The Five Best Decisions I’ve Ever Made

2018-03-18T21:56:39+00:00By |Wisdom|7 Comments

Today, I thought it would be fun to contemplate the best decisions I have ever made. Like everyone else, I have made plenty of bad decisions, but I’m already really great at remembering them, dwelling on them, and eviscerating myself about them. You know, “worst critic” and all that.

I don’t need to be always doing that.

Neither do you.

Especially because on the whole, I would say that I’m happy how I’ve grown up and turned out. When you look across the landscape of your life, I think you’re able to say the same, right? Personally, I’d like to start a healthier habit of reflecting on the best choices I’ve made to get me here, and just be grateful about them. That way, I can just be glad, and hopeful, and less hard on myself. And simply enjoy the season I am in. Okay, here we go:

  1. Accepting Jesus Christ as my leader, forgiver, and friend. As a teen, I learned that it was pointless living for myself even if I achieved the absolute best that this world has to offer. It still would always fall short in fully satisfying me, and I honestly didn’t want everything to be on my shoulders anyway – as that is an exhausting and often miserable way to live.I wanted to be part of a bigger story – something epic, something transcendent, something that called me forth to be noble and strong while taking the narrow road, the road less traveled. Plus, I didn’t want to do life alone, and I was quick to see that the people around me – even the closest of friends or family or lovers – would fail me in time. Jesus wouldn’t, and He provided the way for me (mistake-prone, selfish, conditionally loving, and compromising) to have access to and connect with God (perfect, selfless, purehearted, unconditionally loving, and uncompromising).We’ve been BFFs for over twenty years now. He has carried me through life by providing His presence, peace, perspective, perennial hope, and promises to me (of which He has honestly never let me down). And I’m not embarrassed to be dependent on Him – I want to be dependent on Him. His plans for me are good (perfectly good, even when I don’t understand it). Plus, I can’t control much of anything anyway, and so it’s so much better for Him to be in charge, with me following in His footsteps.

    I’m not embarrassed to be dependent on Him – I want to be dependent on Him. 

  2. Waiting a really long time for love. Dang, I wanted a relationship so bad for so many years. And it was so hard and so lonely and so painful for decades. Seriously, decades. I’ve written about this season of solitude before. Deep down, I just wanted the one He had for me, the best one – where we’d fit together beautifully in passion and purpose, we’d build the most amazing family, we’d inspire other couples to continually pursue one another, we’d be able to influence lives and impact the world multiplicatively rather than additively. And there were girls in my life before Rachel, and I cared about them deeply and they had a purpose in my life, but I eventually discovered they weren’t the one. Rachel was, and it was clear early on. And He helped me wait, kept my heart safe, healed it from past wounds, and enabled me to present it to her healthy and whole. I am convinced all of the alone time during singleness allowed Him to work on me and make me into the person I needed to become.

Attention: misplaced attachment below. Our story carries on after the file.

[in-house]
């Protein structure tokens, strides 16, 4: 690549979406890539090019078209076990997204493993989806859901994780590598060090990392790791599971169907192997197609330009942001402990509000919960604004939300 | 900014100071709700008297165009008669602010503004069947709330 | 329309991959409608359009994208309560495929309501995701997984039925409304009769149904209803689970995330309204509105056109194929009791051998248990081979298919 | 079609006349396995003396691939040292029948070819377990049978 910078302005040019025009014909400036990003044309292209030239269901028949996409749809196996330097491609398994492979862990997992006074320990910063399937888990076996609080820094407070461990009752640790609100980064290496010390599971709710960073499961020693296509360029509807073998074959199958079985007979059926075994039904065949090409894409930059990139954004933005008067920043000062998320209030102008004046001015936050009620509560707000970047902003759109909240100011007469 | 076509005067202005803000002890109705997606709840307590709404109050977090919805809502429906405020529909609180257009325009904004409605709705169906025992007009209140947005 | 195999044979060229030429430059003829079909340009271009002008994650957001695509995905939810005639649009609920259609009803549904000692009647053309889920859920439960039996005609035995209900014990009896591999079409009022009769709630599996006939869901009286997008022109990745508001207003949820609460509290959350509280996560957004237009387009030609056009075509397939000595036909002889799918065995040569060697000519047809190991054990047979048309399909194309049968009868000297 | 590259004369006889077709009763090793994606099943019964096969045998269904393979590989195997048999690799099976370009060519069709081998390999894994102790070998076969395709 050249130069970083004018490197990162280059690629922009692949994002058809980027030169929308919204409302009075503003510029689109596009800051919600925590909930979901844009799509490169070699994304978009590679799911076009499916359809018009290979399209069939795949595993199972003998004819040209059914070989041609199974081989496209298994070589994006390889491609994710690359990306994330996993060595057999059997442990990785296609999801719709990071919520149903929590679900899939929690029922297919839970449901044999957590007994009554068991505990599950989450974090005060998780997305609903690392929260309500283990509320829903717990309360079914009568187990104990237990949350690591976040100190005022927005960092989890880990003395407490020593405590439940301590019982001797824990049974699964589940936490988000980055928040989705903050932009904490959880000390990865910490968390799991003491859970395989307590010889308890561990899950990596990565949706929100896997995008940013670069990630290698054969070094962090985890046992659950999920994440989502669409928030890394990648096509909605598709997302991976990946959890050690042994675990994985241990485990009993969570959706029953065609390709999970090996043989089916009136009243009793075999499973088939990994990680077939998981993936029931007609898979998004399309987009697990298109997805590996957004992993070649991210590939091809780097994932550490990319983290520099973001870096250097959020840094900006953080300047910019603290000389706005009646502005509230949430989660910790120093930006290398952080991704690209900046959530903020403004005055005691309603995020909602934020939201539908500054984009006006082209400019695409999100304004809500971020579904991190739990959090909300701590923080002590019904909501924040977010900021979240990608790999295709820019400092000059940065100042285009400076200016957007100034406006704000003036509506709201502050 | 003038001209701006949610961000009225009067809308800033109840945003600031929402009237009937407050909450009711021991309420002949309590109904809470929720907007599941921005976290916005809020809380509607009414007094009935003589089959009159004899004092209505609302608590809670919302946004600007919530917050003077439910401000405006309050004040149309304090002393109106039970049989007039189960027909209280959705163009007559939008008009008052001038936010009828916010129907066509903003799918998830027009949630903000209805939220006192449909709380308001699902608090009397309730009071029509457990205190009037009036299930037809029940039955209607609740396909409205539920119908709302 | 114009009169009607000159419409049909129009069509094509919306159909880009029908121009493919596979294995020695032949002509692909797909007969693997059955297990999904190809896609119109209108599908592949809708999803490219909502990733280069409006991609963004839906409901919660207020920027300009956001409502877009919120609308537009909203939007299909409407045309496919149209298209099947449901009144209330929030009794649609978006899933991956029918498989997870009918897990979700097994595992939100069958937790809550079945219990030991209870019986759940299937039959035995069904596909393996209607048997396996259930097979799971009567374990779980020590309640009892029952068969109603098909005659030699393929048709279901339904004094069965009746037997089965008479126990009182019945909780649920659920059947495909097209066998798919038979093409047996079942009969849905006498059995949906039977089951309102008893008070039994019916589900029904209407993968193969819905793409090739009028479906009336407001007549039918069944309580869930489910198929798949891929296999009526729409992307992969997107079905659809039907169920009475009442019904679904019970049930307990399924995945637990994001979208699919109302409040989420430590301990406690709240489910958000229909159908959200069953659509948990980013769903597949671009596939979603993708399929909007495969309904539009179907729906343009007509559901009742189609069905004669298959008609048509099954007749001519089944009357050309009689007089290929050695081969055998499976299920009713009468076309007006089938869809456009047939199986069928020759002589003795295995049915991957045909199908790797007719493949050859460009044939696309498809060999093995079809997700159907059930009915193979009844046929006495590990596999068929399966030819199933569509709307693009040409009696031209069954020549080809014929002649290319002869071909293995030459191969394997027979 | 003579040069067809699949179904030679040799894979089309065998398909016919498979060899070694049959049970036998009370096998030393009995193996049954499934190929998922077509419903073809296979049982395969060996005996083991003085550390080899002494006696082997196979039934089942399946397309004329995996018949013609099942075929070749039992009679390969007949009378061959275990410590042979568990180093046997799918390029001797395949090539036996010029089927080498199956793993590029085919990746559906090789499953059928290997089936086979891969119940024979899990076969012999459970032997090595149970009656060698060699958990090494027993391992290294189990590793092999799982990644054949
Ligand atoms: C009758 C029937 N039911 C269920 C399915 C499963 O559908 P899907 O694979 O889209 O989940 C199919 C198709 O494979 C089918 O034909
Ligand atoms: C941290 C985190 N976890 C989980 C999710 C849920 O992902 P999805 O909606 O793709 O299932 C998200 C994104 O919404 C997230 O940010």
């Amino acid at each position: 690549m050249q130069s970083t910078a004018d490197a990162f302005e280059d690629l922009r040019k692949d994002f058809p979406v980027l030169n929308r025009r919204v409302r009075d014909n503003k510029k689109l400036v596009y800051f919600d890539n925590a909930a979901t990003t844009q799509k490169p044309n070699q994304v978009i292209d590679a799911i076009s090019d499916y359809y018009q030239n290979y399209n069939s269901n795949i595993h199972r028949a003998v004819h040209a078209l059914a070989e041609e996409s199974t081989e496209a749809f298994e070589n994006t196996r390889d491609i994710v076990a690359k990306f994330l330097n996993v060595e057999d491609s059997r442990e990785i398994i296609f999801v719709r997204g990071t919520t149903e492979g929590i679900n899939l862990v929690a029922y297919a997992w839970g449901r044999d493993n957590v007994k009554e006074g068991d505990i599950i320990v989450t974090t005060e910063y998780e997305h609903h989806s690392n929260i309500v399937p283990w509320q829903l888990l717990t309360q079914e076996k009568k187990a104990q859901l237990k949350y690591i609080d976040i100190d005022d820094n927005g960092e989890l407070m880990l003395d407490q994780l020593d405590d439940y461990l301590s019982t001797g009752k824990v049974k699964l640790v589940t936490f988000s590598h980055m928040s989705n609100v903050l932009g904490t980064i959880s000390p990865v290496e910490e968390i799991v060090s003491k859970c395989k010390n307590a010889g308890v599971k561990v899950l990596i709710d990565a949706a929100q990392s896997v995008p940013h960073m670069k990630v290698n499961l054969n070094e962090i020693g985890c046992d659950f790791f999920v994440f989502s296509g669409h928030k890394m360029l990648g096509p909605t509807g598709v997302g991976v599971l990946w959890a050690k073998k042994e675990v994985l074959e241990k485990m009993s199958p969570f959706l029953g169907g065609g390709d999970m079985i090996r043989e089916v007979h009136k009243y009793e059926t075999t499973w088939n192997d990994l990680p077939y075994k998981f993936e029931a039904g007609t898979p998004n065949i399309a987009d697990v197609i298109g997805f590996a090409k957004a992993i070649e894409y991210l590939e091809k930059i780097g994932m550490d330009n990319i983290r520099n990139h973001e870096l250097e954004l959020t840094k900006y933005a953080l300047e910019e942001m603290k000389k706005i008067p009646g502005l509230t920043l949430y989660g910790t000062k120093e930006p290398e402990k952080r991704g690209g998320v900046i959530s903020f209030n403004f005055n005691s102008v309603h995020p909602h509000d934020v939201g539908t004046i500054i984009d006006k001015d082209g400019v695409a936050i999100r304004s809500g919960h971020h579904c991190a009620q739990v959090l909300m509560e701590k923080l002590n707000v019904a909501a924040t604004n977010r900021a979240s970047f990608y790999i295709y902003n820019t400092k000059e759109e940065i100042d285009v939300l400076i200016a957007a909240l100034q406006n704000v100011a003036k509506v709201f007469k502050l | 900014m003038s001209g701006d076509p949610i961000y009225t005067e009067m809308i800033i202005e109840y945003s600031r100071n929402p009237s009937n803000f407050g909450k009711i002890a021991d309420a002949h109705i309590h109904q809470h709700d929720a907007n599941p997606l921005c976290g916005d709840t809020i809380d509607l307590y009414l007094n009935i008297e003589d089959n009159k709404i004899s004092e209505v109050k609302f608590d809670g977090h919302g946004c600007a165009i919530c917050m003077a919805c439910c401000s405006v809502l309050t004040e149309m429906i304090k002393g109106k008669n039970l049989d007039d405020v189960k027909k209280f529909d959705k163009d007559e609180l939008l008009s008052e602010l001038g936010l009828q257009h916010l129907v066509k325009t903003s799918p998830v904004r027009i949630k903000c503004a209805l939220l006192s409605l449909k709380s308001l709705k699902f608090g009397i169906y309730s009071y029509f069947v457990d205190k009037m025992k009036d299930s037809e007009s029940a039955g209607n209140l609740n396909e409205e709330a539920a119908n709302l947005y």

I am convinced all of the alone time during singleness allowed Him to work on me and make me into the person I needed to become.

  3. Giving up soda on my 16th birthday. This was the first time I drew a line in the sand and made a commitment to myself to stop doing something that may be fine and normal to do, but may not be the best for me to do. And having done that, it has given me the fortitude to stop doing other things that may be fine and normal, but may not be the best. This includes killing trains of negative thought such as pining over a girl who very obviously wasn’t the one (which I did way too often) or believing for the worst each day (a hallmark of my years of teenage angst) or hating how I appeared to others (God helped me overcome that over time). It also helps me to keep other commitments I make (for example, sticking with the boundaries I set to protect my heart, or doing what I say I will do for others no matter what). Commitments have made me who I am today.

    Commitments have made me who I am today.

  4. Stopping doing things out of obligation. When I turned 30, I told myself I was done doing things to please those around me. Previous to that, I had this rigid image of what “Sameer” should be: someone who always poured out himself on behalf of others. That was my identity, and people validated me for it – which gave me the affirmation, attention, and affection I desperately sought. But slowly God taught me that friendships and relationships are meant to be bidirectional, not one-sided. That should have been intuitive, but it wasn’t, perhaps because of a dysfunctional way in which I viewed myself. Since that birthday, “I’m sorry, I can’t” is a regularly-used phrase in my vocabulary. And it’s been so good for me. This doesn’t mean that I don’t pour myself out; it just means that I’m prompted by the Lord instead of the unending needs and wants of others. I don’t want to be loved and appreciated because what I can do, but rather for who I am.

    Slowly God taught me that friendships and relationships are meant to be bi-directional, not one-sided.

  5. Making childlike faith my life’s theme. I don’t want to be suspicious about God’s intentions, or pessimistic about how things typically won’t work out my way. I don’t want to doubt whether my words or actions will bear fruit, or question whether my prayers will be answered. I just want to approach every interaction and every experience with the fullest of hope that things are going to work out, and it’s going to be good. Tons of crappy things have happened to me in my yesterdays, but I cannot allow that to affect how I view my tomorrows. I just can’t. And it’s a choice we all get to make.